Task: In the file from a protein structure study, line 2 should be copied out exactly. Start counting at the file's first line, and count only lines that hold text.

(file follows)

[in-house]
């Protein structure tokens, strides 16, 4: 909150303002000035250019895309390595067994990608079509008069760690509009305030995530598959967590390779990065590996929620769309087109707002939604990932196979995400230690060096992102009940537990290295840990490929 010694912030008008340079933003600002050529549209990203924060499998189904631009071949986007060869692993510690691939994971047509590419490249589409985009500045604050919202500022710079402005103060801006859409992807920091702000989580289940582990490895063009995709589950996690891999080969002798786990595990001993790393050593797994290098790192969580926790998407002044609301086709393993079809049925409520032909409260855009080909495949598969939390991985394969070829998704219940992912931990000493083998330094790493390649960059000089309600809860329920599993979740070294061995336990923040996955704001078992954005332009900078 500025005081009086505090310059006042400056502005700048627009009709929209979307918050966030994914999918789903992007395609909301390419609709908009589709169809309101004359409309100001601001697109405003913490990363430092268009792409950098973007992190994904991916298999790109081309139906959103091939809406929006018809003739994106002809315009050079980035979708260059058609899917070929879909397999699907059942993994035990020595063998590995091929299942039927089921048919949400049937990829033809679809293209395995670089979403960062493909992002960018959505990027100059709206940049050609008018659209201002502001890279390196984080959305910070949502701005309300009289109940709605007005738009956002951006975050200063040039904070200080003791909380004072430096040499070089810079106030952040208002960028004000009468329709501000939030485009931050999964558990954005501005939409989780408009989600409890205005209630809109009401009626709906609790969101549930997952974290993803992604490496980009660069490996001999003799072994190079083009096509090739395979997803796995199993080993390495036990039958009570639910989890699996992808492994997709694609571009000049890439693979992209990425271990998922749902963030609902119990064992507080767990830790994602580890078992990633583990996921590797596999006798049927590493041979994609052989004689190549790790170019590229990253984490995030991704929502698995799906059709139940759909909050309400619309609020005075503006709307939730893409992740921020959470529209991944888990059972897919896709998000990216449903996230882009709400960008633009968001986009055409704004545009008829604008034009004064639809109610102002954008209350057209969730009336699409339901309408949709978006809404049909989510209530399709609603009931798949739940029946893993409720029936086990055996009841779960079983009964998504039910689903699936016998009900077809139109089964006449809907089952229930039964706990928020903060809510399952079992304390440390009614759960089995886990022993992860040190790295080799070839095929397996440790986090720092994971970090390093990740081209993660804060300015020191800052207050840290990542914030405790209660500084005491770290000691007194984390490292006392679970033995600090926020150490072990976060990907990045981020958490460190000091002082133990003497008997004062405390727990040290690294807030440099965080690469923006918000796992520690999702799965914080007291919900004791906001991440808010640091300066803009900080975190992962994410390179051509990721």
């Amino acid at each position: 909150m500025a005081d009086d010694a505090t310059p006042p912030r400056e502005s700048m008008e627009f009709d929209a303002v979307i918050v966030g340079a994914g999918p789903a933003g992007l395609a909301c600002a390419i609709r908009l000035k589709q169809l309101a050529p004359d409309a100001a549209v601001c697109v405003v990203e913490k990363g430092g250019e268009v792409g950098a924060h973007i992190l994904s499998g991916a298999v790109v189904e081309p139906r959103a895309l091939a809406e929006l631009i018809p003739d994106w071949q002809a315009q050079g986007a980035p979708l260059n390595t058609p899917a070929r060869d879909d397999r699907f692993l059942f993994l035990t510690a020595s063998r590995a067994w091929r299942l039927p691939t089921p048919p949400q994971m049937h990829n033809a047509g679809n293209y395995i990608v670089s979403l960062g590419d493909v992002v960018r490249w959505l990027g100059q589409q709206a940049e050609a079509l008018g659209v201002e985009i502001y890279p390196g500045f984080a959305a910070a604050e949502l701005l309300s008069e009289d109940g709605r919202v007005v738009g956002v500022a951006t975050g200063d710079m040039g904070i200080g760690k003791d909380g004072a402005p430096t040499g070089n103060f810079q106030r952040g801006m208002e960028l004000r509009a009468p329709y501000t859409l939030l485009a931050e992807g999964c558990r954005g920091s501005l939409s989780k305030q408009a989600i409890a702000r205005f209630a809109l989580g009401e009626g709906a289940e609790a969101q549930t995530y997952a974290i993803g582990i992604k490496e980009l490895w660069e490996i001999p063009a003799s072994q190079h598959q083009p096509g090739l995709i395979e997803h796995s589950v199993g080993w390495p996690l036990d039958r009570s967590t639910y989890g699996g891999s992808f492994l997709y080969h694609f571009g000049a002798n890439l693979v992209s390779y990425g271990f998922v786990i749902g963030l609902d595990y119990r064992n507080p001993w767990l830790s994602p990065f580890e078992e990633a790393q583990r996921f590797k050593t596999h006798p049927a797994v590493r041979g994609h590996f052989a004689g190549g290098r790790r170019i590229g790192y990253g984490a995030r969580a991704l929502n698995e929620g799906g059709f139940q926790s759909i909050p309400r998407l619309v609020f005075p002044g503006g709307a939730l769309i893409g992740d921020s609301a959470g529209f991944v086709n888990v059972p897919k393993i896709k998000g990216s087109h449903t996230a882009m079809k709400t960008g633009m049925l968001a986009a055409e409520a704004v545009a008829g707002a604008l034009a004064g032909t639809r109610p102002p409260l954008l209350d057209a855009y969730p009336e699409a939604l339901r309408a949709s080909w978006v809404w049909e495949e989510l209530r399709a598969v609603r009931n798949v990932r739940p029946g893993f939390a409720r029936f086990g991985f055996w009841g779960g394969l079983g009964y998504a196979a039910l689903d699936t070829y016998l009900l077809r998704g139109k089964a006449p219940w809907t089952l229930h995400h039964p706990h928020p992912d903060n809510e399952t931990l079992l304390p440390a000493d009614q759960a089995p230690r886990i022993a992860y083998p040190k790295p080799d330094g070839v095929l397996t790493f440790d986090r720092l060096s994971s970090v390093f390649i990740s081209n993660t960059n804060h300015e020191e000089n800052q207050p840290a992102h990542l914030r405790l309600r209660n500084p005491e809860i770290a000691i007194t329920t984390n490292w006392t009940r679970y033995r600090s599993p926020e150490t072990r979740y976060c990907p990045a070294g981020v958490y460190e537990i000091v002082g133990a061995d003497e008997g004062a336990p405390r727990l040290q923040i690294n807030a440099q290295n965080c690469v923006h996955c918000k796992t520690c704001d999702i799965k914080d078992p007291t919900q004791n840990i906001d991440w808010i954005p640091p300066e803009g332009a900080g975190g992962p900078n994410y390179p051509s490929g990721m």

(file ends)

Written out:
């Protein structure tokens, strides 16, 4: 909150303002000035250019895309390595067994990608079509008069760690509009305030995530598959967590390779990065590996929620769309087109707002939604990932196979995400230690060096992102009940537990290295840990490929 010694912030008008340079933003600002050529549209990203924060499998189904631009071949986007060869692993510690691939994971047509590419490249589409985009500045604050919202500022710079402005103060801006859409992807920091702000989580289940582990490895063009995709589950996690891999080969002798786990595990001993790393050593797994290098790192969580926790998407002044609301086709393993079809049925409520032909409260855009080909495949598969939390991985394969070829998704219940992912931990000493083998330094790493390649960059000089309600809860329920599993979740070294061995336990923040996955704001078992954005332009900078 500025005081009086505090310059006042400056502005700048627009009709929209979307918050966030994914999918789903992007395609909301390419609709908009589709169809309101004359409309100001601001697109405003913490990363430092268009792409950098973007992190994904991916298999790109081309139906959103091939809406929006018809003739994106002809315009050079980035979708260059058609899917070929879909397999699907059942993994035990020595063998590995091929299942039927089921048919949400049937990829033809679809293209395995670089979403960062493909992002960018959505990027100059709206940049050609008018659209201002502001890279390196984080959305910070949502701005309300009289109940709605007005738009956002951006975050200063040039904070200080003791909380004072430096040499070089810079106030952040208002960028004000009468329709501000939030485009931050999964558990954005501005939409989780408009989600409890205005209630809109009401009626709906609790969101549930997952974290993803992604490496980009660069490996001999003799072994190079083009096509090739395979997803796995199993080993390495036990039958009570639910989890699996992808492994997709694609571009000049890439693979992209990425271990998922749902963030609902119990064992507080767990830790994602580890078992990633583990996921590797596999006798049927590493041979994609052989004689190549790790170019590229990253984490995030991704929502698995799906059709139940759909909050309400619309609020005075503006709307939730893409992740921020959470529209991944888990059972897919896709998000990216449903996230882009709400960008633009968001986009055409704004545009008829604008034009004064639809109610102002954008209350057209969730009336699409339901309408949709978006809404049909989510209530399709609603009931798949739940029946893993409720029936086990055996009841779960079983009964998504039910689903699936016998009900077809139109089964006449809907089952229930039964706990928020903060809510399952079992304390440390009614759960089995886990022993992860040190790295080799070839095929397996440790986090720092994971970090390093990740081209993660804060300015020191800052207050840290990542914030405790209660500084005491770290000691007194984390490292006392679970033995600090926020150490072990976060990907990045981020958490460190000091002082133990003497008997004062405390727990040290690294807030440099965080690469923006918000796992520690999702799965914080007291919900004791906001991440808010640091300066803009900080975190992962994410390179051509990721």